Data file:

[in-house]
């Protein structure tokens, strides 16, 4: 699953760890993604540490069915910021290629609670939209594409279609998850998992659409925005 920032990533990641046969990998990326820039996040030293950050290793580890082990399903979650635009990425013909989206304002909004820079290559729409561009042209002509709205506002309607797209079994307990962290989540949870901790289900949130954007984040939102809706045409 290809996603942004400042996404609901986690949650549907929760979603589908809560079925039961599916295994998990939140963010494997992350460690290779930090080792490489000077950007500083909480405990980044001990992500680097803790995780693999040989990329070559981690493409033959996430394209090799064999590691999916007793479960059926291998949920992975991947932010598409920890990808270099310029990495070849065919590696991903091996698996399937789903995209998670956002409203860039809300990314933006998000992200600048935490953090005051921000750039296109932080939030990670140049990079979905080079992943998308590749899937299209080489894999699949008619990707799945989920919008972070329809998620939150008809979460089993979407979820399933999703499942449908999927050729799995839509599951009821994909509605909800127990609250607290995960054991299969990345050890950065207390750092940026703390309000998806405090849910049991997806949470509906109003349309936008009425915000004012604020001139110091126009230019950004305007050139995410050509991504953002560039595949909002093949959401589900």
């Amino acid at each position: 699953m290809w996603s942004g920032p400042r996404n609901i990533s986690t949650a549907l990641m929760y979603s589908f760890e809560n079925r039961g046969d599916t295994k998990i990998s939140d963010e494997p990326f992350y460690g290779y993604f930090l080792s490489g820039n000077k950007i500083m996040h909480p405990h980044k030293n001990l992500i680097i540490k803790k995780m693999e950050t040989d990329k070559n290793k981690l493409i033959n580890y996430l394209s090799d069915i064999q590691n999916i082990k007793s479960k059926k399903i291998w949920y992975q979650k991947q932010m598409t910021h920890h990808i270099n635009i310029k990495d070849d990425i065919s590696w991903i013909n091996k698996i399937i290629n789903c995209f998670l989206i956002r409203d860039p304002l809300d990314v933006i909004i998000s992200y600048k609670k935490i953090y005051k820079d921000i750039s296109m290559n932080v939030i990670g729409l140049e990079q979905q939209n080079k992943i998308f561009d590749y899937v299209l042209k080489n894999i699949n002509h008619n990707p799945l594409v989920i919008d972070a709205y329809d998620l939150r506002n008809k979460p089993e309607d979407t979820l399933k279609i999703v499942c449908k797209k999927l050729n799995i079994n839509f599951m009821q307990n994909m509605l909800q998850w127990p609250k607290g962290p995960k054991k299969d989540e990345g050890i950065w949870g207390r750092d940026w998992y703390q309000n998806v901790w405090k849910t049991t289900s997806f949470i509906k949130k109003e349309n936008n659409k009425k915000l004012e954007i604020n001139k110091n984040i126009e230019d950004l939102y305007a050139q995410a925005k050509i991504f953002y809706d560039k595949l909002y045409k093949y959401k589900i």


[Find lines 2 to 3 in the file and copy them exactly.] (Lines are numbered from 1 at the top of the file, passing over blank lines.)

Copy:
């Protein structure tokens, strides 16, 4: 699953760890993604540490069915910021290629609670939209594409279609998850998992659409925005 920032990533990641046969990998990326820039996040030293950050290793580890082990399903979650635009990425013909989206304002909004820079290559729409561009042209002509709205506002309607797209079994307990962290989540949870901790289900949130954007984040939102809706045409 290809996603942004400042996404609901986690949650549907929760979603589908809560079925039961599916295994998990939140963010494997992350460690290779930090080792490489000077950007500083909480405990980044001990992500680097803790995780693999040989990329070559981690493409033959996430394209090799064999590691999916007793479960059926291998949920992975991947932010598409920890990808270099310029990495070849065919590696991903091996698996399937789903995209998670956002409203860039809300990314933006998000992200600048935490953090005051921000750039296109932080939030990670140049990079979905080079992943998308590749899937299209080489894999699949008619990707799945989920919008972070329809998620939150008809979460089993979407979820399933999703499942449908999927050729799995839509599951009821994909509605909800127990609250607290995960054991299969990345050890950065207390750092940026703390309000998806405090849910049991997806949470509906109003349309936008009425915000004012604020001139110091126009230019950004305007050139995410050509991504953002560039595949909002093949959401589900």
């Amino acid at each position: 699953m290809w996603s942004g920032p400042r996404n609901i990533s986690t949650a549907l990641m929760y979603s589908f760890e809560n079925r039961g046969d599916t295994k998990i990998s939140d963010e494997p990326f992350y460690g290779y993604f930090l080792s490489g820039n000077k950007i500083m996040h909480p405990h980044k030293n001990l992500i680097i540490k803790k995780m693999e950050t040989d990329k070559n290793k981690l493409i033959n580890y996430l394209s090799d069915i064999q590691n999916i082990k007793s479960k059926k399903i291998w949920y992975q979650k991947q932010m598409t910021h920890h990808i270099n635009i310029k990495d070849d990425i065919s590696w991903i013909n091996k698996i399937i290629n789903c995209f998670l989206i956002r409203d860039p304002l809300d990314v933006i909004i998000s992200y600048k609670k935490i953090y005051k820079d921000i750039s296109m290559n932080v939030i990670g729409l140049e990079q979905q939209n080079k992943i998308f561009d590749y899937v299209l042209k080489n894999i699949n002509h008619n990707p799945l594409v989920i919008d972070a709205y329809d998620l939150r506002n008809k979460p089993e309607d979407t979820l399933k279609i999703v499942c449908k797209k999927l050729n799995i079994n839509f599951m009821q307990n994909m509605l909800q998850w127990p609250k607290g962290p995960k054991k299969d989540e990345g050890i950065w949870g207390r750092d940026w998992y703390q309000n998806v901790w405090k849910t049991t289900s997806f949470i509906k949130k109003e349309n936008n659409k009425k915000l004012e954007i604020n001139k110091n984040i126009e230019d950004l939102y305007a050139q995410a925005k050509i991504f953002y809706d560039k595949l909002y045409k093949y959401k589900i």